The Future of Journalism
March 14, 2017
Filed under Showcase
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“Kellyanne Conway Kneels on Oval Office Couch, Twitter Freaks Out”
“Huge Wikileaks Hacking Controversy”
“Read This Before You Say Anything About Trump”
Admit it — you are guilty of clicking on articles like these. They pop up irresistibly in Facebook and Twitter feeds, begging for our interest and provoking our opinions. The new trend in journalism is to generate articles with exaggerated information to accumulate the most viewership possible. Sensationalist reporting like this seems to have become a standard for the mainstream journalism industry — a fact that is extremely troubling.
The issue arises out of developments in digital media, which have caused a revolution in how consumers absorb information. Newspapers have experienced a steep decline in readership as physical mediums become obsolete. In 2005, print advertising and circulation made up 93 percent of The New York Times’ profits; only 15 years later, it accounted for 70 percent. Readers now receive most information from social media and television. Thus, the world’s publications have experienced growing pains in the process of adapting to online reporting.
Every website article matters in its own right, and the sheer size and accessibility of the online publication industry has intensified competition to a drastic degree. These realities of the digital age mean writers are obligated to make content that draws in the most “clicks.” Inflammatory topics and the art of cherry-picking information have become the best tools for an author who has to reach not only a word quota, but a view quota. Rather than writing from genuine perspective, writers must make articles that conform to the readers’ opinions, regardless of how trivial or misleading the topics may be. The result is inaccurate, unsophisticated and often rushed reporting.
Take, for example, The Wall Street Journal’s coverage of YouTube’s most popular channel, “Pewdiepie.” On Feb. 13, Wall Street Journal published a scathing article about Felix Kjellberg (a.k.a. Pewdiepie) claiming that he was an anti-semite, complete with supposed video evidence and incriminating quotes. The accusations were based on several off-color jokes Kjellberg had made more than a month earlier in his videos, which the Wall Street Journal intentionally took out of context and hyperbolized. To escalate the issue, Wall Street Journal contacted Disney (whom Pewdiepie is affiliated with) and used the anti-semite claim to pressure the company into distancing itself from Kjellberg. And thus, the newspaper crafted the perfect headline to accompany a scandalous article:
The Wall Street Journal leveraged Kjellberg’s fame and misled readers for a profit, costing him the loss of a show deal and his removal from Google’s preferred content list. Meanwhile, Forbes, Washington Post, New York Times, Buzzfeed and countless other publications were quick to exploit the topic in mirroring articles. Yellow journalism resides in even the most mainstream publications and unfortunately receives no repercussions.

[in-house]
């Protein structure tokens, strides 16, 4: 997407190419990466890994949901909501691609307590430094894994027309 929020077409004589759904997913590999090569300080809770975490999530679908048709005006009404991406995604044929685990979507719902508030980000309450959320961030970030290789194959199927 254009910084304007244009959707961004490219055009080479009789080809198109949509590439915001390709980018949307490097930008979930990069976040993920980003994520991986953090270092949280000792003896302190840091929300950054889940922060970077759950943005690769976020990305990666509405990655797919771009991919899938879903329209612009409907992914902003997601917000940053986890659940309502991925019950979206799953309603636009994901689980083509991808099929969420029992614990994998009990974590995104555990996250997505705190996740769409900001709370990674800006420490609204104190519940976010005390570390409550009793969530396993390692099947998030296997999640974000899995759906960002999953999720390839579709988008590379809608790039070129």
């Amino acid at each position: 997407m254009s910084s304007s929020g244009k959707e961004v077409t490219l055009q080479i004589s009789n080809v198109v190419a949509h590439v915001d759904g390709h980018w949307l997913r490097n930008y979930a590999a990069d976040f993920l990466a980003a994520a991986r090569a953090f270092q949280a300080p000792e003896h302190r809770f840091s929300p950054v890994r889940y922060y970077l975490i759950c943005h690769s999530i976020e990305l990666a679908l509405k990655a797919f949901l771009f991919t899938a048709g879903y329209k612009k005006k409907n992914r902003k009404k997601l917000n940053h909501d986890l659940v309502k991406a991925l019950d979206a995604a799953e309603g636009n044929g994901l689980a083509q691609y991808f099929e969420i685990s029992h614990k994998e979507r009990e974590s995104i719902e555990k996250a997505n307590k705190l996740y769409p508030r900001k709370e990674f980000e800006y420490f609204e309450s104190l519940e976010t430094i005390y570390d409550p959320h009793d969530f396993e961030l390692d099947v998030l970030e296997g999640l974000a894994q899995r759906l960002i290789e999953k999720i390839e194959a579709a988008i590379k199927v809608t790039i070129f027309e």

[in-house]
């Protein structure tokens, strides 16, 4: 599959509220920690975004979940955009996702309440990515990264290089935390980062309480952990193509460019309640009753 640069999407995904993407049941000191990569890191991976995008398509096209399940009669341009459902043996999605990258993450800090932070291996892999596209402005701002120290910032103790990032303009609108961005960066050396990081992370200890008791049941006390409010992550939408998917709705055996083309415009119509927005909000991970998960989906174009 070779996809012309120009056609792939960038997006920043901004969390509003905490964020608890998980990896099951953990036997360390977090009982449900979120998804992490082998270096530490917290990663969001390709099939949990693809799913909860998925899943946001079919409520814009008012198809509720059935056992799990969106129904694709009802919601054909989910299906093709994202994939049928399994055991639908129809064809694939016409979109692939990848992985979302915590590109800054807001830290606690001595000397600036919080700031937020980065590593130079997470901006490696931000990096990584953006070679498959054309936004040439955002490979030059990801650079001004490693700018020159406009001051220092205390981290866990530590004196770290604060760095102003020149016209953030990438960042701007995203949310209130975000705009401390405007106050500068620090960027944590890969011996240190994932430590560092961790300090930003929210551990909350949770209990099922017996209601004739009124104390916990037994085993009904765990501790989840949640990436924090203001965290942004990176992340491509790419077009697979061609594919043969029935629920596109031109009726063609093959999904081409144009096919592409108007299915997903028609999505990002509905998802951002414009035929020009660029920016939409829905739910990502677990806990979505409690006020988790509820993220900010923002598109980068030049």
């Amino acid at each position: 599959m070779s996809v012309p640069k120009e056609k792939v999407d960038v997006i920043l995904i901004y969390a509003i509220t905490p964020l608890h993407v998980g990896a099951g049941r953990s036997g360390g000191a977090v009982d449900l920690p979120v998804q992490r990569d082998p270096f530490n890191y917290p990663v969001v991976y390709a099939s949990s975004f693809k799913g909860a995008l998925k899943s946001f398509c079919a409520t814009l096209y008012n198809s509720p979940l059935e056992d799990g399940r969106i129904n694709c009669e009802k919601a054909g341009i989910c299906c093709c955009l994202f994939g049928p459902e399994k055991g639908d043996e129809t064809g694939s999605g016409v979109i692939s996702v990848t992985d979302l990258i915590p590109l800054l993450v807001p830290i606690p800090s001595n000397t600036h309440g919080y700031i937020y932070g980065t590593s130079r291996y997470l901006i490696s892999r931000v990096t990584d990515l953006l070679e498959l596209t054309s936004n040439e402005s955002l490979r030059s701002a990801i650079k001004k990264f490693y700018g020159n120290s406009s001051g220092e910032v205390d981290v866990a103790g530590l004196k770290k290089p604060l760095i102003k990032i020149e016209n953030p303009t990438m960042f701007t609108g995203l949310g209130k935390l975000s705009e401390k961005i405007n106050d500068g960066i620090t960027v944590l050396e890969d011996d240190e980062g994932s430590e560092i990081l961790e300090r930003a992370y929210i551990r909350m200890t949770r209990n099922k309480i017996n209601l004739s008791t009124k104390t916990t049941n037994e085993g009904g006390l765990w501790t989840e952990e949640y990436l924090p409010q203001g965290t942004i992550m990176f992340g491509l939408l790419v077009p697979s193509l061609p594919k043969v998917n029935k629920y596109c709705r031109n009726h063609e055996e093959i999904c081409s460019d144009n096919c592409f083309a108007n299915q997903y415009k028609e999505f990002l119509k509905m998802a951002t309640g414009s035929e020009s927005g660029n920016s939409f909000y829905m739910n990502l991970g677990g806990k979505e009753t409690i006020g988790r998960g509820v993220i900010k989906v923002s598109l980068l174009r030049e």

Another example of deception in the press was observed on Jan. 29, shortly after the Quebec Mosque shooting. Fox News tweeted and reported that a suspect of the terrorist attack was of Moroccan origin; at the time it was published, this information was correct. However, this suspect was almost immediately proven innocent, leaving only one convicted suspect who happened to be a white man. While Fox News released a second article clarifying the mistake, it refrained from updating the original article for hours afterwards, and the tweet remained unchanged until the next day, when Canada’s Prime Minister demanded they delete it. In the meantime, the report was shared and viewed by thousands, promoting a false, sensationalist narrative that muslims were responsible for the attack. Besides the political motive, Fox News had the clear intent to milk all the possible viewership (and therefore advertising revenue) on the erroneous article. This avaricious reporting style has spread to all corners of the press industry.
The culminating question is how this unethical journalism will be resolved. Consumers are, for the moment, content with absorbing biased or exaggerated information. The New York Times believes the answer lies in digital subscription based revenue. WIRED Magazine published an enlightening article about the preeminent publisher, which plans to transform its business model into one resembling Netflix. It will provide a multimedia subscription-based service with quality reporting. The aspiration is that this will provide the New York Times with sufficient revenue to sustain a large network of resources and staff.
The idea of subscription-based newspapers is a beacon of hope for the industry, and its viability in the future is yet to be seen. Another lifeboat for journalism is nonprofit news outlets, which rely on donations to remain afloat. However, current examples such as Voice of San Diego have struggled to acquire enough funding or presence in the industry. For either case to become viable, it will eventually be necessary for the public and judicial confidence in traditional media to collapse (as it did a century ago in New York). With a public demand for quality reporting, the industry will reconstruct itself to suit the modern world.